A day after Wikileaks dropped one of the biggest leaked bombshells on the U.S. government, perhaps since the Pentagon Papers, typing wikileaks.org into a browser is likely to get you nothing more than a blank browser window.
The somewhat mysterious collective site released over 91,000 secret reports related to the Afghan War that paint a bleak picture of the war effort. The New York Times, (UK) Guardian and Germany's Der Spiegel were given access to the documents a month previous to their going live on Wikileaks. The New York Times released its reporting on the document on Sunday.
The posting of the secret documents online drew condemnation from the White House, has put "wikileaks" or "wikileaks afghanistan" at the top of Google Trends for much of the past 48 hours, and has brought Wikileaks' servers to their knees.
In Monday's early morning hours, a post from the Wikileaks Twitter account redirected the world to another one:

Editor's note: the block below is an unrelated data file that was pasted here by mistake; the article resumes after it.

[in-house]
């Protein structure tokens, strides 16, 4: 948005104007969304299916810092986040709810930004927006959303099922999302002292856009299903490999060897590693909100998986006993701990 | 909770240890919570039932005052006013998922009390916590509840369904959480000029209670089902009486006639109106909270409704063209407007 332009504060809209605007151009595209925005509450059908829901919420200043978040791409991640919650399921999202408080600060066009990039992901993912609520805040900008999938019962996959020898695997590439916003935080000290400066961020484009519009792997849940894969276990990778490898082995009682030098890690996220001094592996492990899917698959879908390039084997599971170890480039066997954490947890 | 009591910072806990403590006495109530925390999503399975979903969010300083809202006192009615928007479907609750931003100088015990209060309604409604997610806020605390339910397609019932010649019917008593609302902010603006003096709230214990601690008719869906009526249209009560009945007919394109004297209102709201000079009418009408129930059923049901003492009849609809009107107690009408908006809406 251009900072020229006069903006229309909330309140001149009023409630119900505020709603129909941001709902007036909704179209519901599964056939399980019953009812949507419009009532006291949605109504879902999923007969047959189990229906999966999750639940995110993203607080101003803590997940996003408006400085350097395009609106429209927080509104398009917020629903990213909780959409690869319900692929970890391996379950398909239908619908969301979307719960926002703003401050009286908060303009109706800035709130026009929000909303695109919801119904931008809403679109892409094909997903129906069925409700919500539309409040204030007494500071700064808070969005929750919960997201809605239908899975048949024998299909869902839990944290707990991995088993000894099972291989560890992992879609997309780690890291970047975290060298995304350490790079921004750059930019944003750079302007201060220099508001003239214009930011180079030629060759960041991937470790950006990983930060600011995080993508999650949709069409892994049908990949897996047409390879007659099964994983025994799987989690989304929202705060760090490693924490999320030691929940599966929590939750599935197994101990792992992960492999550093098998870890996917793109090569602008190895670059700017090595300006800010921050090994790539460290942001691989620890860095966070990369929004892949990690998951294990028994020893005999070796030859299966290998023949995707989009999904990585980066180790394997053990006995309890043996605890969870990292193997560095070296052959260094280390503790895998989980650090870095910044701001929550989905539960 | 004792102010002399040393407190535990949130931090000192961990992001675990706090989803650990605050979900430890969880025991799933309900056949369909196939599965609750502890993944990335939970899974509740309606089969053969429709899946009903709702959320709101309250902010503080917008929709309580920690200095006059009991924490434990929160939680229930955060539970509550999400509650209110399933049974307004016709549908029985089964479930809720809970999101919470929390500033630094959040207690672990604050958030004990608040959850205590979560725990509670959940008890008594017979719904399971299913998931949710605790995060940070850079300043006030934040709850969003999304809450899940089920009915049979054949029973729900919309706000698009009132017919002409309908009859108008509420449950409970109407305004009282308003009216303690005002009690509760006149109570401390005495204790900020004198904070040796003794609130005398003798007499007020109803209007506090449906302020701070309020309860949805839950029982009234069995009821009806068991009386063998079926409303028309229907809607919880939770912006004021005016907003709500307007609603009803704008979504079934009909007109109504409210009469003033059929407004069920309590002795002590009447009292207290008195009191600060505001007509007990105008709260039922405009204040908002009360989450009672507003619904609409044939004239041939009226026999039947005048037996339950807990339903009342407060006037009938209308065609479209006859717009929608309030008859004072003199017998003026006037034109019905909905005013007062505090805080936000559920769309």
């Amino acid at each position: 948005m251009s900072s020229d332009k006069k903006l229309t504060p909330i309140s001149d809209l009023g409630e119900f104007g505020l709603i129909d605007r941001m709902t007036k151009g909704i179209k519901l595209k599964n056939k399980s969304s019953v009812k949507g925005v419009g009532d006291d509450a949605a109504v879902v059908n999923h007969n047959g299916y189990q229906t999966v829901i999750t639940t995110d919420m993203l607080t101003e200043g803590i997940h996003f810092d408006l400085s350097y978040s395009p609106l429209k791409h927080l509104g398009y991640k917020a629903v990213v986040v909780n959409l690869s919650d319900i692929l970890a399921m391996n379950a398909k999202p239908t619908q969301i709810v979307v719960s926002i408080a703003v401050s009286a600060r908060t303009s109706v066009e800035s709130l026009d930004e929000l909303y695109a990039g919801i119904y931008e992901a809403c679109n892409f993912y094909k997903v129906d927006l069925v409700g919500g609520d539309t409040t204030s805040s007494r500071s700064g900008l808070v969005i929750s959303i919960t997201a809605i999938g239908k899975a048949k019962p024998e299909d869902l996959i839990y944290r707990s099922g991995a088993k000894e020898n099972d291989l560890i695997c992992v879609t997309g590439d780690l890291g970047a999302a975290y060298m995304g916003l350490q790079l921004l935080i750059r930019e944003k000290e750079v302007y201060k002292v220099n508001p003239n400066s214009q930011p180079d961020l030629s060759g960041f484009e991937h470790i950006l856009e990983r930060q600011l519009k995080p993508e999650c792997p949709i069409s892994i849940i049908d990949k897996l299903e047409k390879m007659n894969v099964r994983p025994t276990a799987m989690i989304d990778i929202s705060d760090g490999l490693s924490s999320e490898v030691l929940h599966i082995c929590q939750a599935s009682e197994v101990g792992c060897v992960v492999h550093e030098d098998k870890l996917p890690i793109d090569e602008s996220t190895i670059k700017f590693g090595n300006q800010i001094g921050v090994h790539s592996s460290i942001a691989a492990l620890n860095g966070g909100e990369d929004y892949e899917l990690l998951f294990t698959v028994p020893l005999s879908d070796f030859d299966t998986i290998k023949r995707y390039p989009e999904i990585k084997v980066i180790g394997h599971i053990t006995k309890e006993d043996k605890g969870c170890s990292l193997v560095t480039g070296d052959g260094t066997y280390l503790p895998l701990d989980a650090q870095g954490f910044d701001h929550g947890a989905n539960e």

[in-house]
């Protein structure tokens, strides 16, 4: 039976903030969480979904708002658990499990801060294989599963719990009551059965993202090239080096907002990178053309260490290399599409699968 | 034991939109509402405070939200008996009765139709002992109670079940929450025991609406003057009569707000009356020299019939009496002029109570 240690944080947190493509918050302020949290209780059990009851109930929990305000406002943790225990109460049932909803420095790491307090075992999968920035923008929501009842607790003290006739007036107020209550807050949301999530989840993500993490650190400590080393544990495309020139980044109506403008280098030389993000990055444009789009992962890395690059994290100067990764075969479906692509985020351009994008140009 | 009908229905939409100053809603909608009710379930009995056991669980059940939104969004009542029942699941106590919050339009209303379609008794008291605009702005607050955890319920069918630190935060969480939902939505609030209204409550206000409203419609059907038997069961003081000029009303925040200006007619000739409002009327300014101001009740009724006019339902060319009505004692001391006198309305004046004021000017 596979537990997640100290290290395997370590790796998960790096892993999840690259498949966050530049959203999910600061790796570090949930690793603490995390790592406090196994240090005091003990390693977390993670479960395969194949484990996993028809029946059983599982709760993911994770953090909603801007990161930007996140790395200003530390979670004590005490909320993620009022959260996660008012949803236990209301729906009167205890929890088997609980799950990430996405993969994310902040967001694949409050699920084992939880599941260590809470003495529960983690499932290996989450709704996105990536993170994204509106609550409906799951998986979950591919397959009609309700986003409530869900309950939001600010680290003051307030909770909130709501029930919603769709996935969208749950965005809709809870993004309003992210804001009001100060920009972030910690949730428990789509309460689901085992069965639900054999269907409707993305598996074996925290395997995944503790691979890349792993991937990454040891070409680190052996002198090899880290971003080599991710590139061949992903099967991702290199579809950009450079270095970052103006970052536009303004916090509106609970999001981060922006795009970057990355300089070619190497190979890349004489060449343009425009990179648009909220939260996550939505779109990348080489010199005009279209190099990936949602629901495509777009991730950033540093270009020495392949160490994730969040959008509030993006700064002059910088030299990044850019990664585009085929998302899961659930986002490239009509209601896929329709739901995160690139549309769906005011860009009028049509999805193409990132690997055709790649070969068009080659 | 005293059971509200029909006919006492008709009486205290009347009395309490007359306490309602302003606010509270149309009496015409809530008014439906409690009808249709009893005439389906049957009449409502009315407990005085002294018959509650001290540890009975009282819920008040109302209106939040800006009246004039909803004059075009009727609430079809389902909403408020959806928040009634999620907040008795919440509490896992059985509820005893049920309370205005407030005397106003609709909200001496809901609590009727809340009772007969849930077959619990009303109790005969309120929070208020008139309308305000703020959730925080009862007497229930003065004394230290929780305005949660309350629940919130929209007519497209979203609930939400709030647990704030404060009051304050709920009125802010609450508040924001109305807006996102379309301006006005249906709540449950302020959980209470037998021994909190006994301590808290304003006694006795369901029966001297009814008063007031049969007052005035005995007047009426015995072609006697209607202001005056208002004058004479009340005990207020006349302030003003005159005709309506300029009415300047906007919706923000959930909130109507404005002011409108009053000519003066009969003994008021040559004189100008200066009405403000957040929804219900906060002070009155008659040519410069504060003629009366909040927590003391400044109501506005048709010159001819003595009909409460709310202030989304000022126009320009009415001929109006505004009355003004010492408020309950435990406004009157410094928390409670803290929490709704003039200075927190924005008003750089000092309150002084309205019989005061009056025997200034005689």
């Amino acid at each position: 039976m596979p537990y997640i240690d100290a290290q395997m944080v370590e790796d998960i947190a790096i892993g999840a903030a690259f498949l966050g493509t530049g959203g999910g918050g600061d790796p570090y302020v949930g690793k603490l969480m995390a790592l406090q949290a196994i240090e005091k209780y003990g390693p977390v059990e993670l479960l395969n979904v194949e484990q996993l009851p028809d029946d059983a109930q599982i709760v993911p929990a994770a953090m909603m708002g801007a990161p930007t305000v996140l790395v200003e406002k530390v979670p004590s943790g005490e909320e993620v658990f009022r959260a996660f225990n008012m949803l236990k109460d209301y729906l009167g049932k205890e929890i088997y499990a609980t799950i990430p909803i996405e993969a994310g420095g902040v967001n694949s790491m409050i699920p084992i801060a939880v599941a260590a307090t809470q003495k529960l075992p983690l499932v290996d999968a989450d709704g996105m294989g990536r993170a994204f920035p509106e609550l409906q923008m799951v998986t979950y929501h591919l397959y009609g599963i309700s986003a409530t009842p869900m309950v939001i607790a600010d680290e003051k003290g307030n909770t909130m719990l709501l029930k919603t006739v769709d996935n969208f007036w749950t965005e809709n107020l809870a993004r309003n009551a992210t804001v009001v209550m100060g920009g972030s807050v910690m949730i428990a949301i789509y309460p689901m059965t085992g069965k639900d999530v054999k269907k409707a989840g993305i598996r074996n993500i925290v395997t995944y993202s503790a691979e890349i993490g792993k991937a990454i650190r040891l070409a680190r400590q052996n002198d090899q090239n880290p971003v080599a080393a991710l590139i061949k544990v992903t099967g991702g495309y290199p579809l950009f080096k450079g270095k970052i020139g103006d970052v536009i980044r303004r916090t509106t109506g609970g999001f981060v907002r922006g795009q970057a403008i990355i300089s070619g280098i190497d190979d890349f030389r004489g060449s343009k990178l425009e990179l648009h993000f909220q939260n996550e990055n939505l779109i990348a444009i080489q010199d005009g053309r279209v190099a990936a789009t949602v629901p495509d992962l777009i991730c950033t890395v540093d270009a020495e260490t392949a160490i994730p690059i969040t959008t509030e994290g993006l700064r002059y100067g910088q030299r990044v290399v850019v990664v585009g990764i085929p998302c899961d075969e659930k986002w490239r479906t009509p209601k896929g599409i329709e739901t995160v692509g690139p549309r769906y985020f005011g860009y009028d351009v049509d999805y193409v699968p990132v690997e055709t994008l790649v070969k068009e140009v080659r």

WikiLeaks is tremendously overloaded. Please use http://bit.ly/9RlJQA
Under the mask is a new subdomain - http://wardiary.wikileaks.org/ which is located, well, who knows where. Wikileaks founder, Australian Julian Assange (also quite popular on trends today) has said that the organization has servers on several continents and that packets to and from the site pass through countries like Iceland and Sweden whose laws have strong free speech and information rights protections.
Since the "War Diaries" went live, it's been reported that Wikileaks' servers have been shut down in some countries, but the system redirects to other countries as the traffic demand allows. In the past, Wikileaks has also used the Pirate Bay as a backup server.
Wikileaks has been in the midst of a fundraising campaign to improve its technical capability, something that the site is likely to need, as its founder says that more explosive revelations will be forthcoming .